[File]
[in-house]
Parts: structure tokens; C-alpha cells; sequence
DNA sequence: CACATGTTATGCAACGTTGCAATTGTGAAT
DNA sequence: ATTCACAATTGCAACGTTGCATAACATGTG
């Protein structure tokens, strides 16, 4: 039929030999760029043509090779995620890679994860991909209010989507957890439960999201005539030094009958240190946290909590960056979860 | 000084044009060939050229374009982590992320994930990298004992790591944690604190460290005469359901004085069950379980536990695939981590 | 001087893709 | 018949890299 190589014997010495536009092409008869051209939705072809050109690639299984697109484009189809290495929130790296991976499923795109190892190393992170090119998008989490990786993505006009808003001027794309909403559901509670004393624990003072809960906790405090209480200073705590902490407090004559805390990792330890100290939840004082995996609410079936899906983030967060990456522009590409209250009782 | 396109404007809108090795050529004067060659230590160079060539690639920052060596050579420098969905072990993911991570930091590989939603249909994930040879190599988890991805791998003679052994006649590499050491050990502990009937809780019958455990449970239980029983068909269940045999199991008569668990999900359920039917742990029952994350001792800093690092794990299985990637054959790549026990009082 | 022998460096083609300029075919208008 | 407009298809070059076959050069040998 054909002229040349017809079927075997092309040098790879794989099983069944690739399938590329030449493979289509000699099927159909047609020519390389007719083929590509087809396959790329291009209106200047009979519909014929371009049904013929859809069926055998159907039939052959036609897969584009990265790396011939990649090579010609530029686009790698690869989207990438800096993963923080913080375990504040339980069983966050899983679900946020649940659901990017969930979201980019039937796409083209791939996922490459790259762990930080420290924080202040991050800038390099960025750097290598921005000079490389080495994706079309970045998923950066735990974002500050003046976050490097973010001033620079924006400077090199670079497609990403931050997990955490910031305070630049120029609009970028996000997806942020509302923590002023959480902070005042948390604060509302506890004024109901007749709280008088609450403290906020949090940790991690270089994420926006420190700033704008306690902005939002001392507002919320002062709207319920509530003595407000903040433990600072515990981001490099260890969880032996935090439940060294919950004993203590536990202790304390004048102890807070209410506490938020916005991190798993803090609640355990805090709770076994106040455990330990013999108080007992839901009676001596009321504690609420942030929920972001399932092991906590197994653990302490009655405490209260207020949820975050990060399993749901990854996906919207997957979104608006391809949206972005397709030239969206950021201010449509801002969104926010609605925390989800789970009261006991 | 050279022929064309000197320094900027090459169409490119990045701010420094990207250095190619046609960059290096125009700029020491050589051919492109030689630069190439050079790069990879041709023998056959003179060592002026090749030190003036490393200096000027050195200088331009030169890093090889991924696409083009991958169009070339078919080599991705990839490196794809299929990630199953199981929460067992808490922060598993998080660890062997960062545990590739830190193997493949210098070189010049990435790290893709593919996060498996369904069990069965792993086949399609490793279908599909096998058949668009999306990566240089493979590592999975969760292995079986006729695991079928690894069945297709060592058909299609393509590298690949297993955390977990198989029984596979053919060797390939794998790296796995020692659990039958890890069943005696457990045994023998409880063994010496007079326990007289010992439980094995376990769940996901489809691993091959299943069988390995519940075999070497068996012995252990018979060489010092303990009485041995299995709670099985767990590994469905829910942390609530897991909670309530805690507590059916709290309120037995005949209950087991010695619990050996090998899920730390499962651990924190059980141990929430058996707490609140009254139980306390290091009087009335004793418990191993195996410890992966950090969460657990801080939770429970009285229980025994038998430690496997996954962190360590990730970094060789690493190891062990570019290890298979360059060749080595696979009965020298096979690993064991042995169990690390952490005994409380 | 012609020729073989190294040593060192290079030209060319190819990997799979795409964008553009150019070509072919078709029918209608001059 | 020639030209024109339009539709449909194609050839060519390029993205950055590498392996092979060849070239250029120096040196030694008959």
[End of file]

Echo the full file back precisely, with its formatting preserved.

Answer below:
[in-house]
Parts: structure tokens; C-alpha cells; sequence
DNA sequence: CACATGTTATGCAACGTTGCAATTGTGAAT
DNA sequence: ATTCACAATTGCAACGTTGCATAACATGTG
């Protein structure tokens, strides 16, 4: 039929030999760029043509090779995620890679994860991909209010989507957890439960999201005539030094009958240190946290909590960056979860 | 000084044009060939050229374009982590992320994930990298004992790591944690604190460290005469359901004085069950379980536990695939981590 | 001087893709 | 018949890299 190589014997010495536009092409008869051209939705072809050109690639299984697109484009189809290495929130790296991976499923795109190892190393992170090119998008989490990786993505006009808003001027794309909403559901509670004393624990003072809960906790405090209480200073705590902490407090004559805390990792330890100290939840004082995996609410079936899906983030967060990456522009590409209250009782 | 396109404007809108090795050529004067060659230590160079060539690639920052060596050579420098969905072990993911991570930091590989939603249909994930040879190599988890991805791998003679052994006649590499050491050990502990009937809780019958455990449970239980029983068909269940045999199991008569668990999900359920039917742990029952994350001792800093690092794990299985990637054959790549026990009082 | 022998460096083609300029075919208008 | 407009298809070059076959050069040998 054909002229040349017809079927075997092309040098790879794989099983069944690739399938590329030449493979289509000699099927159909047609020519390389007719083929590509087809396959790329291009209106200047009979519909014929371009049904013929859809069926055998159907039939052959036609897969584009990265790396011939990649090579010609530029686009790698690869989207990438800096993963923080913080375990504040339980069983966050899983679900946020649940659901990017969930979201980019039937796409083209791939996922490459790259762990930080420290924080202040991050800038390099960025750097290598921005000079490389080495994706079309970045998923950066735990974002500050003046976050490097973010001033620079924006400077090199670079497609990403931050997990955490910031305070630049120029609009970028996000997806942020509302923590002023959480902070005042948390604060509302506890004024109901007749709280008088609450403290906020949090940790991690270089994420926006420190700033704008306690902005939002001392507002919320002062709207319920509530003595407000903040433990600072515990981001490099260890969880032996935090439940060294919950004993203590536990202790304390004048102890807070209410506490938020916005991190798993803090609640355990805090709770076994106040455990330990013999108080007992839901009676001596009321504690609420942030929920972001399932092991906590197994653990302490009655405490209260207020949820975050990060399993749901990854996906919207997957979104608006391809949206972005397709030239969206950021201010449509801002969104926010609605925390989800789970009261006991 | 050279022929064309000197320094900027090459169409490119990045701010420094990207250095190619046609960059290096125009700029020491050589051919492109030689630069190439050079790069990879041709023998056959003179060592002026090749030190003036490393200096000027050195200088331009030169890093090889991924696409083009991958169009070339078919080599991705990839490196794809299929990630199953199981929460067992808490922060598993998080660890062997960062545990590739830190193997493949210098070189010049990435790290893709593919996060498996369904069990069965792993086949399609490793279908599909096998058949668009999306990566240089493979590592999975969760292995079986006729695991079928690894069945297709060592058909299609393509590298690949297993955390977990198989029984596979053919060797390939794998790296796995020692659990039958890890069943005696457990045994023998409880063994010496007079326990007289010992439980094995376990769940996901489809691993091959299943069988390995519940075999070497068996012995252990018979060489010092303990009485041995299995709670099985767990590994469905829910942390609530897991909670309530805690507590059916709290309120037995005949209950087991010695619990050996090998899920730390499962651990924190059980141990929430058996707490609140009254139980306390290091009087009335004793418990191993195996410890992966950090969460657990801080939770429970009285229980025994038998430690496997996954962190360590990730970094060789690493190891062990570019290890298979360059060749080595696979009965020298096979690993064991042995169990690390952490005994409380 | 012609020729073989190294040593060192290079030209060319190819990997799979795409964008553009150019070509072919078709029918209608001059 | 020639030209024109339009539709449909194609050839060519390029993205950055590498392996092979060849070239250029120096040196030694008959």